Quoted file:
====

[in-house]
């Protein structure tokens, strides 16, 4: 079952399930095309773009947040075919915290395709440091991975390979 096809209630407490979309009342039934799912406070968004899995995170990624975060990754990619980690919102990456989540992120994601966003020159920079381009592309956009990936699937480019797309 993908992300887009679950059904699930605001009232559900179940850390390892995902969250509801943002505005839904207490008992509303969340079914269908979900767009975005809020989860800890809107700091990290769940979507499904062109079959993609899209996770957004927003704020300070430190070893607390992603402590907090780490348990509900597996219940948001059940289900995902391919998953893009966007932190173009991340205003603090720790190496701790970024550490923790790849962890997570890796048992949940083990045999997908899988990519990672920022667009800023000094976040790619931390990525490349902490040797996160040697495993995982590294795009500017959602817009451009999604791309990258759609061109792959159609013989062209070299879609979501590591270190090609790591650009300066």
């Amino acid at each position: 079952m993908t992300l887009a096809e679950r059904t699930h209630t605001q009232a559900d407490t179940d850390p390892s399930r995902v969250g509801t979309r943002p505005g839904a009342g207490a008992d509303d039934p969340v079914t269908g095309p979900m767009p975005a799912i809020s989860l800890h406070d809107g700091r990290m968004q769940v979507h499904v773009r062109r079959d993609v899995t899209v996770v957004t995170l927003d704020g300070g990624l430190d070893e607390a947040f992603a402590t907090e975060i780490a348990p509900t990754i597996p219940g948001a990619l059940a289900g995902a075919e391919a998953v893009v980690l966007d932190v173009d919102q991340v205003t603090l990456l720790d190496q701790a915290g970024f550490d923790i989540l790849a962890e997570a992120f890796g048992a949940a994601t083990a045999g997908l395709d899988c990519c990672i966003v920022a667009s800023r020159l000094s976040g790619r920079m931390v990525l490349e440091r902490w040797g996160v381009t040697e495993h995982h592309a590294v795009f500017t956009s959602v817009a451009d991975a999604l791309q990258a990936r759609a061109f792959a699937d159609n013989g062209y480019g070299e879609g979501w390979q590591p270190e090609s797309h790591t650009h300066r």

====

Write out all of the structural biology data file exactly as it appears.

[in-house]
């Protein structure tokens, strides 16, 4: 079952399930095309773009947040075919915290395709440091991975390979 096809209630407490979309009342039934799912406070968004899995995170990624975060990754990619980690919102990456989540992120994601966003020159920079381009592309956009990936699937480019797309 993908992300887009679950059904699930605001009232559900179940850390390892995902969250509801943002505005839904207490008992509303969340079914269908979900767009975005809020989860800890809107700091990290769940979507499904062109079959993609899209996770957004927003704020300070430190070893607390992603402590907090780490348990509900597996219940948001059940289900995902391919998953893009966007932190173009991340205003603090720790190496701790970024550490923790790849962890997570890796048992949940083990045999997908899988990519990672920022667009800023000094976040790619931390990525490349902490040797996160040697495993995982590294795009500017959602817009451009999604791309990258759609061109792959159609013989062209070299879609979501590591270190090609790591650009300066």
């Amino acid at each position: 079952m993908t992300l887009a096809e679950r059904t699930h209630t605001q009232a559900d407490t179940d850390p390892s399930r995902v969250g509801t979309r943002p505005g839904a009342g207490a008992d509303d039934p969340v079914t269908g095309p979900m767009p975005a799912i809020s989860l800890h406070d809107g700091r990290m968004q769940v979507h499904v773009r062109r079959d993609v899995t899209v996770v957004t995170l927003d704020g300070g990624l430190d070893e607390a947040f992603a402590t907090e975060i780490a348990p509900t990754i597996p219940g948001a990619l059940a289900g995902a075919e391919a998953v893009v980690l966007d932190v173009d919102q991340v205003t603090l990456l720790d190496q701790a915290g970024f550490d923790i989540l790849a962890e997570a992120f890796g048992a949940a994601t083990a045999g997908l395709d899988c990519c990672i966003v920022a667009s800023r020159l000094s976040g790619r920079m931390v990525l490349e440091r902490w040797g996160v381009t040697e495993h995982h592309a590294v795009f500017t956009s959602v817009a451009d991975a999604l791309q990258a990936r759609a061109f792959a699937d159609n013989g062209y480019g070299e879609g979501w390979q590591p270190e090609s797309h790591t650009h300066r």